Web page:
Dutch schemes dismayed by new government plans
NETHERLANDS - Dutch pension funds ABP and PGGM have reacted with dismay to plans by the Dutch Ministry of Social Affairs to overhaul the country’s industry pension funds.
A spokesman for the 150 billion-euro ABP fund, the biggest in the Netherlands, warned the proposed break up could lead to “substantial cost increases” and a possible hike in premiums.
In a letter to the Labour Foundation earlier in the week, the Ministry said it wanted to break up the industry pension along the lines of the models used – and now seemingly discarded - by corporate schemes such as Philips.
Under the proposals - prompted by the European pension fund directive - Dutch industry pension funds would have to separate policy from management and administrative tasks, with the latter company operating on the free market.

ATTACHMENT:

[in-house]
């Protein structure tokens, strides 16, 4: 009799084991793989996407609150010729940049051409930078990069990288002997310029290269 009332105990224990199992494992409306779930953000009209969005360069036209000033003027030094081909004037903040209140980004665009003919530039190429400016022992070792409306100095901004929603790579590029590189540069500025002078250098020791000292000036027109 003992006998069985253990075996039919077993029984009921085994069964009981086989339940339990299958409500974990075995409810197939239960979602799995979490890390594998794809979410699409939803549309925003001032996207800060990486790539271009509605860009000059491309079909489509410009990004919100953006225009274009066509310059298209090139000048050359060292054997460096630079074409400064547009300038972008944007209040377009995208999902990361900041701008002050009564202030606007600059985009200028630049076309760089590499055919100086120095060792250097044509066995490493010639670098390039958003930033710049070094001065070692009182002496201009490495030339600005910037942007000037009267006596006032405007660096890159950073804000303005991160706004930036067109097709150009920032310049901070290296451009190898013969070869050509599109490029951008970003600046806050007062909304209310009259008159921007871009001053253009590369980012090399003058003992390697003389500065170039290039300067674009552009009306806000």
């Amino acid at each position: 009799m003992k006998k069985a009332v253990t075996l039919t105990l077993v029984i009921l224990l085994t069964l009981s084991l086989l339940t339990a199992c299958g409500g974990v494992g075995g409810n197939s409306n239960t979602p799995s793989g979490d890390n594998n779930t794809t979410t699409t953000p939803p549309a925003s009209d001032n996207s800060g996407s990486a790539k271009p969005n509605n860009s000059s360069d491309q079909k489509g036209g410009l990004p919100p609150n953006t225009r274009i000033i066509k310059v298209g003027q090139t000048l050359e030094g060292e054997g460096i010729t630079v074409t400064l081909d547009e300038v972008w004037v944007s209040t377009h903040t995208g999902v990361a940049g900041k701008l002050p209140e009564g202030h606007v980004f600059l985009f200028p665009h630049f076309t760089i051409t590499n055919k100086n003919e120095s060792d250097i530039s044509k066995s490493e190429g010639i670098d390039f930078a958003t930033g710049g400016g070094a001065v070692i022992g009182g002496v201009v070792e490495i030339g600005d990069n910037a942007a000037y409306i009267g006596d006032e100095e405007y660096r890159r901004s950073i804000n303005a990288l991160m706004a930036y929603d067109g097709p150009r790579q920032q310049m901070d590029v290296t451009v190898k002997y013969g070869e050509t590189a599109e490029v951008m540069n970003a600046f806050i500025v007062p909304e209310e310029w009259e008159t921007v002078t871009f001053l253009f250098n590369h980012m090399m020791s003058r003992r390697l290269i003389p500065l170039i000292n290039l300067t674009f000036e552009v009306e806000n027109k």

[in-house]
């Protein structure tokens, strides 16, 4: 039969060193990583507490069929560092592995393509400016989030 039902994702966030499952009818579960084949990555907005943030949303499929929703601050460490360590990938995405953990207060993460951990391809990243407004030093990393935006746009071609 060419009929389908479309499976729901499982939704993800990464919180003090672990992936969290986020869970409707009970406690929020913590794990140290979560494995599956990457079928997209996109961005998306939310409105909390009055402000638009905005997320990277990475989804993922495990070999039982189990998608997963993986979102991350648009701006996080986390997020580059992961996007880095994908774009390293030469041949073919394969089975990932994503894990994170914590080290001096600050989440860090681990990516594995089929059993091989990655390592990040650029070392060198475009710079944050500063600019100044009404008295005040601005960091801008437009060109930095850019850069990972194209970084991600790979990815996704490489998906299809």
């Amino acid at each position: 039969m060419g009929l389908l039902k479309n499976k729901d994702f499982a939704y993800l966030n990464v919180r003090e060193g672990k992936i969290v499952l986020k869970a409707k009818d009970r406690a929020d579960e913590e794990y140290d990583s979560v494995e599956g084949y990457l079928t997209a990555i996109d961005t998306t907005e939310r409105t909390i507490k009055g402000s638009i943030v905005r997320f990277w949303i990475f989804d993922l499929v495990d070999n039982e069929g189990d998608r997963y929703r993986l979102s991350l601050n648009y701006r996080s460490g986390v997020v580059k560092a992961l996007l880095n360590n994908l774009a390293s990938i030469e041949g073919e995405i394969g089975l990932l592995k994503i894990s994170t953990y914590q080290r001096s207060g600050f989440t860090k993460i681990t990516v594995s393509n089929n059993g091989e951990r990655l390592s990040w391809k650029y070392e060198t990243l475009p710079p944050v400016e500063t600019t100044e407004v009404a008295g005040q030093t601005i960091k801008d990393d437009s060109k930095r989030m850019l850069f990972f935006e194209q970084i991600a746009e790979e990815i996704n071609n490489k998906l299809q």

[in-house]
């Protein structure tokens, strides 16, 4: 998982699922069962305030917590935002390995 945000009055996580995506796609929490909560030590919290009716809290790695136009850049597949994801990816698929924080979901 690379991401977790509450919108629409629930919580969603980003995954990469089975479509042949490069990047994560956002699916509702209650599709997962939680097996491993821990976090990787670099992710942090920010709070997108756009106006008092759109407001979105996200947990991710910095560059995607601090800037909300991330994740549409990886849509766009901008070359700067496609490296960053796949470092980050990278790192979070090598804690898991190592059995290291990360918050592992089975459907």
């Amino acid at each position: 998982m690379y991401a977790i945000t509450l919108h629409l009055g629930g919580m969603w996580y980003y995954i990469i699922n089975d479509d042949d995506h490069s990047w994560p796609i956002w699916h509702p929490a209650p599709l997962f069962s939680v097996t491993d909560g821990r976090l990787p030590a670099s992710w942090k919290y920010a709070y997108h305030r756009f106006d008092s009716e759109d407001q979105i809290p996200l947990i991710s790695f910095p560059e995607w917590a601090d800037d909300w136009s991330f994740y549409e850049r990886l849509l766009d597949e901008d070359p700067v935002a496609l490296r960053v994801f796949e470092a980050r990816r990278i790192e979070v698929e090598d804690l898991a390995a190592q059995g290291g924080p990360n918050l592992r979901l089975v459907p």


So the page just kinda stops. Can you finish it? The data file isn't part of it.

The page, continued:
In a joint statement, ABP and PGGM said the proposals “have more disadvantages than advantages”, adding a break up “would not be in the interest of our participants and pensioners”.
The funds further call the proposed break up “unnecessary”, and fear it could erode their economies of scale.
“A situation with a separate board and a company which looks after administration and asset management will not add to a greater transparency for our participants,” the funds said.
The ABP spokesman also said the pension funds were “highly surprised” by the Ministry’s sudden announcement, particularly given the fact they are currently in talks with The Hague about pension fund governance.
The Ministry of Social Affairs refused to comment on the joint statement.